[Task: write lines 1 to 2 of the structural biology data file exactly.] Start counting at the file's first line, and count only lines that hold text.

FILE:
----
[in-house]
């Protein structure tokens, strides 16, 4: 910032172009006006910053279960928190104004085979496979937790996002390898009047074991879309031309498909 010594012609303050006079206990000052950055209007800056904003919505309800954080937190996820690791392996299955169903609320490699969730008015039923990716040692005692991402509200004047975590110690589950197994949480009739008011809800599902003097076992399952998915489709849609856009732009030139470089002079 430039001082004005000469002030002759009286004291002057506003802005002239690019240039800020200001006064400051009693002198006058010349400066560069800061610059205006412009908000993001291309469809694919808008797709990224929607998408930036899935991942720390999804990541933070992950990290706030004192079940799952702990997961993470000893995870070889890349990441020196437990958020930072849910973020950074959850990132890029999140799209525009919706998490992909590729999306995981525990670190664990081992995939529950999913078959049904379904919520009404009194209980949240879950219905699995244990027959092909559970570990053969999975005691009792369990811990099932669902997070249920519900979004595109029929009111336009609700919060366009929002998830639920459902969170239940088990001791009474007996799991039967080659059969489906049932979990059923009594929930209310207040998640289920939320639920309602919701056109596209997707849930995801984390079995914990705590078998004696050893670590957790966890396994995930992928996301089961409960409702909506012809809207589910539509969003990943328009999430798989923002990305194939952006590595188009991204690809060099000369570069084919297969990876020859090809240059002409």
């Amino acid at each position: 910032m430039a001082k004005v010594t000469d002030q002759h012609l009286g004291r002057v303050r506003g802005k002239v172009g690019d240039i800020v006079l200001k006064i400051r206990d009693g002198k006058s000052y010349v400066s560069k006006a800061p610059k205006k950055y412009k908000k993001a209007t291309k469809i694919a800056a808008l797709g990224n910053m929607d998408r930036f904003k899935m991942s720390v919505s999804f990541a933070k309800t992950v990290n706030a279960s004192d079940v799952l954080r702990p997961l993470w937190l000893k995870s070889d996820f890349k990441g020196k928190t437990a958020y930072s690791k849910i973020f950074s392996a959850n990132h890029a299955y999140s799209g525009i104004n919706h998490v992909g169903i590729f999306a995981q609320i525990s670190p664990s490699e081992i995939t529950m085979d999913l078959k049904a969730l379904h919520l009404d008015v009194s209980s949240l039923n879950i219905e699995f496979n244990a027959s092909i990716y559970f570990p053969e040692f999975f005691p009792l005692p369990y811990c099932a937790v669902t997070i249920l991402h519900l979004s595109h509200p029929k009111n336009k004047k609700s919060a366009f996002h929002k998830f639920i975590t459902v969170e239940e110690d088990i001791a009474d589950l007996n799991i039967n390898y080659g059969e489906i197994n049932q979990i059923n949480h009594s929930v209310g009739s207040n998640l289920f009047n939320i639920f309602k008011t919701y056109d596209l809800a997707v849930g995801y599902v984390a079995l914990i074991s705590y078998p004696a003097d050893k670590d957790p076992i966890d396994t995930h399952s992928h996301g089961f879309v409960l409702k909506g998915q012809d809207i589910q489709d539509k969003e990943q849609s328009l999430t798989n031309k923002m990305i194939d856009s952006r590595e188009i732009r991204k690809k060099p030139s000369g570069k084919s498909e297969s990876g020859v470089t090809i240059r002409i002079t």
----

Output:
[in-house]
């Protein structure tokens, strides 16, 4: 910032172009006006910053279960928190104004085979496979937790996002390898009047074991879309031309498909 010594012609303050006079206990000052950055209007800056904003919505309800954080937190996820690791392996299955169903609320490699969730008015039923990716040692005692991402509200004047975590110690589950197994949480009739008011809800599902003097076992399952998915489709849609856009732009030139470089002079 430039001082004005000469002030002759009286004291002057506003802005002239690019240039800020200001006064400051009693002198006058010349400066560069800061610059205006412009908000993001291309469809694919808008797709990224929607998408930036899935991942720390999804990541933070992950990290706030004192079940799952702990997961993470000893995870070889890349990441020196437990958020930072849910973020950074959850990132890029999140799209525009919706998490992909590729999306995981525990670190664990081992995939529950999913078959049904379904919520009404009194209980949240879950219905699995244990027959092909559970570990053969999975005691009792369990811990099932669902997070249920519900979004595109029929009111336009609700919060366009929002998830639920459902969170239940088990001791009474007996799991039967080659059969489906049932979990059923009594929930209310207040998640289920939320639920309602919701056109596209997707849930995801984390079995914990705590078998004696050893670590957790966890396994995930992928996301089961409960409702909506012809809207589910539509969003990943328009999430798989923002990305194939952006590595188009991204690809060099000369570069084919297969990876020859090809240059002409």